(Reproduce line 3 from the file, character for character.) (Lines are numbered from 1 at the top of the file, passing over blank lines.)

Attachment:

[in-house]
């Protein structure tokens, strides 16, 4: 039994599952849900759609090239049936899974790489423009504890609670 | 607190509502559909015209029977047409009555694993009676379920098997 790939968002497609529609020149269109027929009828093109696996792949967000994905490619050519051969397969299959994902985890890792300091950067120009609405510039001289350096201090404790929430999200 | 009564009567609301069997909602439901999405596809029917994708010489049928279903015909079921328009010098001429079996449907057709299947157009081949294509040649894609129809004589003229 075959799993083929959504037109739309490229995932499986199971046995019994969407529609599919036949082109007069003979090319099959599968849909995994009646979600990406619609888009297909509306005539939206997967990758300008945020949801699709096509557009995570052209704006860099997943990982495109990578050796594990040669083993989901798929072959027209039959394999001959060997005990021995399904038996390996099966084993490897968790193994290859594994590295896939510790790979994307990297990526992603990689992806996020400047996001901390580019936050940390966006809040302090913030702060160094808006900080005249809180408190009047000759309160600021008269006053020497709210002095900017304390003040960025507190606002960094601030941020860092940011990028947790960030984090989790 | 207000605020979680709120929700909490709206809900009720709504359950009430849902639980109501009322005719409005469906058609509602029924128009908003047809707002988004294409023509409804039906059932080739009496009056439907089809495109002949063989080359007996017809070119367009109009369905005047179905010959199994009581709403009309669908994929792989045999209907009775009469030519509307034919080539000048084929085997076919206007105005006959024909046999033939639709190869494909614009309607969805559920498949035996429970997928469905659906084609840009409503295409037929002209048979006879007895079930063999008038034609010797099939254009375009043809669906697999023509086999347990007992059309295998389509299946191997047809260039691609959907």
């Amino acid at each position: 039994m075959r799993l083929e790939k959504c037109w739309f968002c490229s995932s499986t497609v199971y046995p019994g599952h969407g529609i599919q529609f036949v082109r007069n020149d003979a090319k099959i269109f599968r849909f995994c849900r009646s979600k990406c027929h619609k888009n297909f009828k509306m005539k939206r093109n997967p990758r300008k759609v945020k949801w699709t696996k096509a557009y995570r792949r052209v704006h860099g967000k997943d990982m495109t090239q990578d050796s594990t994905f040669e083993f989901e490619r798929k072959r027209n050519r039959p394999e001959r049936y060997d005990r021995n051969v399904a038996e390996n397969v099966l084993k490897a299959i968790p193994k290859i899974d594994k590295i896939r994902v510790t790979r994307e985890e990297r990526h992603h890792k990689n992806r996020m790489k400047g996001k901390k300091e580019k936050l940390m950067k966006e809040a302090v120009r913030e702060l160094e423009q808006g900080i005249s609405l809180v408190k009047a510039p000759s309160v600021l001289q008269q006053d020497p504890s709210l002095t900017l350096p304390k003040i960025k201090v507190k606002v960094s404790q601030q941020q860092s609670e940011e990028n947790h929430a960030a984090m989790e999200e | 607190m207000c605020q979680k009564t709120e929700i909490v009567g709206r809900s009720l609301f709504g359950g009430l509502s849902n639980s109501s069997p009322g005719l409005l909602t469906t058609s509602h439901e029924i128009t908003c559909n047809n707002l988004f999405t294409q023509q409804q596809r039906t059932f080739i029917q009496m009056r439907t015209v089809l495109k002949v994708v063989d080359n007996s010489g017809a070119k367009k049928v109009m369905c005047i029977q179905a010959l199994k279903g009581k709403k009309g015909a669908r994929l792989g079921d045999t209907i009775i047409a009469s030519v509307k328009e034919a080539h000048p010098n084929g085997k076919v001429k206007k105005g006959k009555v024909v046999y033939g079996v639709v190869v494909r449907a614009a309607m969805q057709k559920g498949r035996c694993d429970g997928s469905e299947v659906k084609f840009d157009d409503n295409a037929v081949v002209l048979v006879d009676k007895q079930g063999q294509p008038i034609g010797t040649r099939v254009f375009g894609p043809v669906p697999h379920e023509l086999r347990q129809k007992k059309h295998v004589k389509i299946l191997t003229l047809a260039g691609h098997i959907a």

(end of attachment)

């Amino acid at each position: 039994m075959r799993l083929e790939k959504c037109w739309f968002c490229s995932s499986t497609v199971y046995p019994g599952h969407g529609i599919q529609f036949v082109r007069n020149d003979a090319k099959i269109f599968r849909f995994c849900r009646s979600k990406c027929h619609k888009n297909f009828k509306m005539k939206r093109n997967p990758r300008k759609v945020k949801w699709t696996k096509a557009y995570r792949r052209v704006h860099g967000k997943d990982m495109t090239q990578d050796s594990t994905f040669e083993f989901e490619r798929k072959r027209n050519r039959p394999e001959r049936y060997d005990r021995n051969v399904a038996e390996n397969v099966l084993k490897a299959i968790p193994k290859i899974d594994k590295i896939r994902v510790t790979r994307e985890e990297r990526h992603h890792k990689n992806r996020m790489k400047g996001k901390k300091e580019k936050l940390m950067k966006e809040a302090v120009r913030e702060l160094e423009q808006g900080i005249s609405l809180v408190k009047a510039p000759s309160v600021l001289q008269q006053d020497p504890s709210l002095t900017l350096p304390k003040i960025k201090v507190k606002v960094s404790q601030q941020q860092s609670e940011e990028n947790h929430a960030a984090m989790e999200e | 607190m207000c605020q979680k009564t709120e929700i909490v009567g709206r809900s009720l609301f709504g359950g009430l509502s849902n639980s109501s069997p009322g005719l409005l909602t469906t058609s509602h439901e029924i128009t908003c559909n047809n707002l988004f999405t294409q023509q409804q596809r039906t059932f080739i029917q009496m009056r439907t015209v089809l495109k002949v994708v063989d080359n007996s010489g017809a070119k367009k049928v109009m369905c005047i029977q179905a010959l199994k279903g009581k709403k009309g015909a669908r994929l792989g079921d045999t209907i009775i047409a009469s030519v509307k328009e034919a080539h000048p010098n084929g085997k076919v001429k206007k105005g006959k009555v024909v046999y033939g079996v639709v190869v494909r449907a614009a309607m969805q057709k559920g498949r035996c694993d429970g997928s469905e299947v659906k084609f840009d157009d409503n295409a037929v081949v002209l048979v006879d009676k007895q079930g063999q294509p008038i034609g010797t040649r099939v254009f375009g894609p043809v669906p697999h379920e023509l086999r347990q129809k007992k059309h295998v004589k389509i299946l191997t003229l047809a260039g691609h098997i959907a």